It’s not always easy to step off the beaten path once you get into Nashville.
The elements that draw you into the city are sure to keep you satisfied for a long time–the streets virtually hum with the sounds of country and bluegrass spilling from music venues, while mainstays like the Grand Ole Opry House made the city into a legend.
Generations of country greats have flocked to Nashville, and with names like Dolly Parton, Hank Williams Sr., Trisha Yearwood, and Martina McBride, they certainly don’t call it Music City for nothing. You also can’t leave the city without tasting old-school Southern barbecue (tangier and spicier than the Memphis variety), washed down by the firewater that is Tennessee whiskey.
But like any good old American city, Nashville has a whole lot more to offer than what you may see at first glance… Dig a little deeper and you may find a secret world that the locals hold dear.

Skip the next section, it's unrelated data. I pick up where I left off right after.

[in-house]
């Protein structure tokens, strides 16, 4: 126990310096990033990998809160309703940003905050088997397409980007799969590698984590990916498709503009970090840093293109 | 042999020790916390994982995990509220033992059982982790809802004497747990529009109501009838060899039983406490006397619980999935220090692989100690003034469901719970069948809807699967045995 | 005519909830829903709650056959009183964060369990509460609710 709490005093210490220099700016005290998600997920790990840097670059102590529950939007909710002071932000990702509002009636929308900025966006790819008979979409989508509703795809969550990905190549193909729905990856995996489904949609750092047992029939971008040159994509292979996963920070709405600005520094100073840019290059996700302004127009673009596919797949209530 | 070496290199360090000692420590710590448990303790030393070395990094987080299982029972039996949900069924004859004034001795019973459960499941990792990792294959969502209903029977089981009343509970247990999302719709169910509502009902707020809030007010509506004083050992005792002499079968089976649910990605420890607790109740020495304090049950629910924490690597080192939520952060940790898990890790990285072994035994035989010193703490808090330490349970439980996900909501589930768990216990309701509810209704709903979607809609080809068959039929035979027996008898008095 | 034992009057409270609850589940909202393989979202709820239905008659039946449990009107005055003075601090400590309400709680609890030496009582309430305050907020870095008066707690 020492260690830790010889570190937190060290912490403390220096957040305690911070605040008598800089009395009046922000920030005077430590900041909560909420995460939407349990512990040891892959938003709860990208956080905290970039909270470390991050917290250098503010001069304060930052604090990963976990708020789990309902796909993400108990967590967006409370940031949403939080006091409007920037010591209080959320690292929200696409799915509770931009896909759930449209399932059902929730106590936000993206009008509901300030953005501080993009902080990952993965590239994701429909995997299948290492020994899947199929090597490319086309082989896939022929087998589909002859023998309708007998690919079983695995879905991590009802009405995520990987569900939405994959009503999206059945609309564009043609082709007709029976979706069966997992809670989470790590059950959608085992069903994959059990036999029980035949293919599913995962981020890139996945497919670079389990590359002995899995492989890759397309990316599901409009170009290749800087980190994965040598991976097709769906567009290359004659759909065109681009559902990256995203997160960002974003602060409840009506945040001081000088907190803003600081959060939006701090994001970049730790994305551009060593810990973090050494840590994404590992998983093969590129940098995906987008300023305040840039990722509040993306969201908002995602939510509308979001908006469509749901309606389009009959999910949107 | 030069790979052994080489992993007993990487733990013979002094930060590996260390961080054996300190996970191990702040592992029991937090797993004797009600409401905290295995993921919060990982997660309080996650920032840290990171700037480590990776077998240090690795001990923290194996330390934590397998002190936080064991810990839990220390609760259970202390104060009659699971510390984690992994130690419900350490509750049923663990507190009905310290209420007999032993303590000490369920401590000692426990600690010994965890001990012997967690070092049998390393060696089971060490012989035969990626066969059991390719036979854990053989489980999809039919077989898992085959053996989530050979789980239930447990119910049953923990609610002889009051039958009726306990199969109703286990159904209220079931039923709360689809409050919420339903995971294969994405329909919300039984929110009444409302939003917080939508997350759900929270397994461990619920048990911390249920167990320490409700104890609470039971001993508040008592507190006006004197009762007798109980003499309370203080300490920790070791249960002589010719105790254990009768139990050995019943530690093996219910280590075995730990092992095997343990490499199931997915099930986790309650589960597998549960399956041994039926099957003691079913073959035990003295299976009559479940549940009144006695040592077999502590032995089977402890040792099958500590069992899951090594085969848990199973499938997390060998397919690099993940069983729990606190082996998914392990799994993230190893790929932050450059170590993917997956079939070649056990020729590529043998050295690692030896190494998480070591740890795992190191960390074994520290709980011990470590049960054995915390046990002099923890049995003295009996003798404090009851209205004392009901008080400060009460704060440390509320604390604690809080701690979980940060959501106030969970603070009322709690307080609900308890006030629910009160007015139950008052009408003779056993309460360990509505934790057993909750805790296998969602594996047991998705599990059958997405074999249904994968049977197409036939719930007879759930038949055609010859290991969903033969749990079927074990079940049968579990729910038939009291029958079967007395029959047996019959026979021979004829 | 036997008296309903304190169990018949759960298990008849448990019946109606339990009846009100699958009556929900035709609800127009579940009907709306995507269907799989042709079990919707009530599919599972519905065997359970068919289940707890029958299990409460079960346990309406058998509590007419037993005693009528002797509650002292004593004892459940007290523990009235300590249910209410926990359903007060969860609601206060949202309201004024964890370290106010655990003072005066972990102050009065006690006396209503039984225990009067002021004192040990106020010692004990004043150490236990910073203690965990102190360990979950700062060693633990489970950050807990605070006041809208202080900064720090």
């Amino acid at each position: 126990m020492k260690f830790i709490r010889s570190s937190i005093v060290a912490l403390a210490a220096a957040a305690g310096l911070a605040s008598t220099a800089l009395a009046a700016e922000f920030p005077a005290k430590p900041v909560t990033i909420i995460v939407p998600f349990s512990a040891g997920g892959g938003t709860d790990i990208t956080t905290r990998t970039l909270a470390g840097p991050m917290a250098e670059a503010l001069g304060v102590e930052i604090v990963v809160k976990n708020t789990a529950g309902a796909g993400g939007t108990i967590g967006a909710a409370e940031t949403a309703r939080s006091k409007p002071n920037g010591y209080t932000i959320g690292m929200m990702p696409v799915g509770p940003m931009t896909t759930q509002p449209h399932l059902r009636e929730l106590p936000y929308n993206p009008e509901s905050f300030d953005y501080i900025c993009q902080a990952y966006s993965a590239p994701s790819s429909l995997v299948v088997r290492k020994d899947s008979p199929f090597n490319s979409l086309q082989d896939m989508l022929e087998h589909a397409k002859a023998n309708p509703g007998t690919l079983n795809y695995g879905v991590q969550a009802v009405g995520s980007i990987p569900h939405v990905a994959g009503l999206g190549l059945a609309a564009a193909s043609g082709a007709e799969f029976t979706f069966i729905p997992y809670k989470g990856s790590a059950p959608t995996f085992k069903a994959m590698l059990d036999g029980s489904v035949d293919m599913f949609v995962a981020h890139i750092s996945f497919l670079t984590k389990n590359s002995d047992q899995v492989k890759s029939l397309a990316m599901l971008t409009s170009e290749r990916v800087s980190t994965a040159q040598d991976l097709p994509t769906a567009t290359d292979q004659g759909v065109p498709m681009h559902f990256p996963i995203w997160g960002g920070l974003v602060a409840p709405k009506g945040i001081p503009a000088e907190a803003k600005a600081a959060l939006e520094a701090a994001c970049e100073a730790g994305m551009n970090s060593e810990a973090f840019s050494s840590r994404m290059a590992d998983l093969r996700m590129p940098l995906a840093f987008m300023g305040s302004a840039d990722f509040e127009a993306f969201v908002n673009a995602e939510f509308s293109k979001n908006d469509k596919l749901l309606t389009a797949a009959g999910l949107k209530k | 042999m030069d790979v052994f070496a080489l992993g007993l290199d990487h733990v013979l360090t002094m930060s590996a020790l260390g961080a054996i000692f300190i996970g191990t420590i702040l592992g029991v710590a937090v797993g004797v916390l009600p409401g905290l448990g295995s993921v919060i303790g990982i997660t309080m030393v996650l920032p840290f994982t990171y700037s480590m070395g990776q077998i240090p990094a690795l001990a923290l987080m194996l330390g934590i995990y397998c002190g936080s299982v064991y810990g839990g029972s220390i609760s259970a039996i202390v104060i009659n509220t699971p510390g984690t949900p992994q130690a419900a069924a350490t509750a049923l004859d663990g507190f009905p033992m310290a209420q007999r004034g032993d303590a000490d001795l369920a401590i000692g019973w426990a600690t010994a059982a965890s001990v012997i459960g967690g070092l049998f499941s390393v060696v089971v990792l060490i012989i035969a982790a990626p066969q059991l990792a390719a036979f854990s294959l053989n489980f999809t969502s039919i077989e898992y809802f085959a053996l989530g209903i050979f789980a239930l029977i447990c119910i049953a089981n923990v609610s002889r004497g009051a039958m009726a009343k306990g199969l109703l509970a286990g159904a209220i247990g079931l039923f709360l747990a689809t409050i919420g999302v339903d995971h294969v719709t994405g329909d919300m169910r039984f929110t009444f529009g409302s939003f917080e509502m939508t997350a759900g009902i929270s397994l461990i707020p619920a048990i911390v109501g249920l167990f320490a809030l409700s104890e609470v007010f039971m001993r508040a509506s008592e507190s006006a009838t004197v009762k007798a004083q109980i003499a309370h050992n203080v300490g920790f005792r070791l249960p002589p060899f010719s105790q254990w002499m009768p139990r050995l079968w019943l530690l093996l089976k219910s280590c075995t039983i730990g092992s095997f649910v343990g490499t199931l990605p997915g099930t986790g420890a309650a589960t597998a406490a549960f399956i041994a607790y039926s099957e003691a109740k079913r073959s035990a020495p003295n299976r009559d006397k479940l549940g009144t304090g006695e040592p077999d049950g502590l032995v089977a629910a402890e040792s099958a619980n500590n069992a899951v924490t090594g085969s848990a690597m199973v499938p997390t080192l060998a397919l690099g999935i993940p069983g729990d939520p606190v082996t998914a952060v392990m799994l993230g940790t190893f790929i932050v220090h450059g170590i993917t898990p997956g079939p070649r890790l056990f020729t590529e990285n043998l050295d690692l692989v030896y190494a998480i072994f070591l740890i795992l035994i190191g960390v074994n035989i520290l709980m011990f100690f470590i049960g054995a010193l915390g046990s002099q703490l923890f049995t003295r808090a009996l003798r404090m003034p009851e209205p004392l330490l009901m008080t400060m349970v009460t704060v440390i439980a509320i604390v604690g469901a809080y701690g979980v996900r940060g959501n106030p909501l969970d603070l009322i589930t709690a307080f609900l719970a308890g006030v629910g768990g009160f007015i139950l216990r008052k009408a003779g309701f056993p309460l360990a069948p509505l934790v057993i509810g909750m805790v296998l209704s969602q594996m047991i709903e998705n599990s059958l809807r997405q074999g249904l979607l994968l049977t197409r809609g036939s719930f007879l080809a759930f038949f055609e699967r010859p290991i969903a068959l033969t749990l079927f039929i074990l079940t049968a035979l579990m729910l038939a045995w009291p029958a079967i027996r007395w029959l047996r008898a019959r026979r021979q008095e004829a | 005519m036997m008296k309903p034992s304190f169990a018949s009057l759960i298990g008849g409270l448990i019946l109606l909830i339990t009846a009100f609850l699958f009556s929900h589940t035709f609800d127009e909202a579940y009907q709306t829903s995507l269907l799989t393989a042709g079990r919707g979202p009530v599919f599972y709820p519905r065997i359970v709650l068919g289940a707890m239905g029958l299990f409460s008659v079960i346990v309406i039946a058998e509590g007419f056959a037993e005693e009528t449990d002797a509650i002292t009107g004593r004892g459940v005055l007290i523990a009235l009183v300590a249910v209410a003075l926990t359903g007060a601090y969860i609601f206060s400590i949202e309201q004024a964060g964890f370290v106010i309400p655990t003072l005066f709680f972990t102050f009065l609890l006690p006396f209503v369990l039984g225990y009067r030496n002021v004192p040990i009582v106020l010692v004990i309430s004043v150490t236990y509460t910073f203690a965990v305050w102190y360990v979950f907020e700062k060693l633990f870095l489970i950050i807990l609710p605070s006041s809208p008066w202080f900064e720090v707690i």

You can always hit the Grand Ole Opry or Ryman Auditorium for traditional Nashville country bluegrass, but for a less touristy option, try the Station Inn, “a tiny cinder-block island in a sea of urban development called The Gulch.” Station Inn is considered to be the mother church of bluegrass since 1974. Tickets are cheap too, only about $7-$14, no reservations allowed. 402 12th Ave South, 615-255-3307, www.stationinn.com
If you’re looking for original tunes rather than tired old country standards, the Bluebird Cafe is a Nashville favorite where they take their music very seriously. You’ll rarely hear a cover tune from these emerging songwriters and singers (Garth Brooks played the Bluebird before making it big), and sets are usually bare bones, stripped down acoustic sets with just a singer and a guitar or piano player for accompaniment. Audiences are requested to remain quiet during performances…in fact, the venue’s slogan is “Shhh!” 4104 Hillsboro Road, 615-383-1461, www.bluebirdcafe.com